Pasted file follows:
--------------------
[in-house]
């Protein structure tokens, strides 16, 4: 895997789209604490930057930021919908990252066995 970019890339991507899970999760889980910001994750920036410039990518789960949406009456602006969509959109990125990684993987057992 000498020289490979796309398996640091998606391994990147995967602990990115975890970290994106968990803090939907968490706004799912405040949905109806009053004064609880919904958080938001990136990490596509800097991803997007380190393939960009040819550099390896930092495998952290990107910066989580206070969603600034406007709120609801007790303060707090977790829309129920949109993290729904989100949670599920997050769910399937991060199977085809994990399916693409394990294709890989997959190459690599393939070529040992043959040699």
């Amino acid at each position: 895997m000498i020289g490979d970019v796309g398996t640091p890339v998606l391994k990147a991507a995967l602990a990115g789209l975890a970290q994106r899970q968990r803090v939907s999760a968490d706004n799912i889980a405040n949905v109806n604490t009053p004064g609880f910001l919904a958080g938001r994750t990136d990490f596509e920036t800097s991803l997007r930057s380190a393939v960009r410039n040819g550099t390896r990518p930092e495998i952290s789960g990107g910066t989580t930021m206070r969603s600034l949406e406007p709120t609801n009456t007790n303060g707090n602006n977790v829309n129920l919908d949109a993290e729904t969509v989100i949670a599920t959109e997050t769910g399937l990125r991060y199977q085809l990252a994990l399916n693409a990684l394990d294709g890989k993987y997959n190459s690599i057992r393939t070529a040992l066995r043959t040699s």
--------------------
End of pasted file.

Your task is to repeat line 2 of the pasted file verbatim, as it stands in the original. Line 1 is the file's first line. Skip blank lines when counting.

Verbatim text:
């Protein structure tokens, strides 16, 4: 895997789209604490930057930021919908990252066995 970019890339991507899970999760889980910001994750920036410039990518789960949406009456602006969509959109990125990684993987057992 000498020289490979796309398996640091998606391994990147995967602990990115975890970290994106968990803090939907968490706004799912405040949905109806009053004064609880919904958080938001990136990490596509800097991803997007380190393939960009040819550099390896930092495998952290990107910066989580206070969603600034406007709120609801007790303060707090977790829309129920949109993290729904989100949670599920997050769910399937991060199977085809994990399916693409394990294709890989997959190459690599393939070529040992043959040699």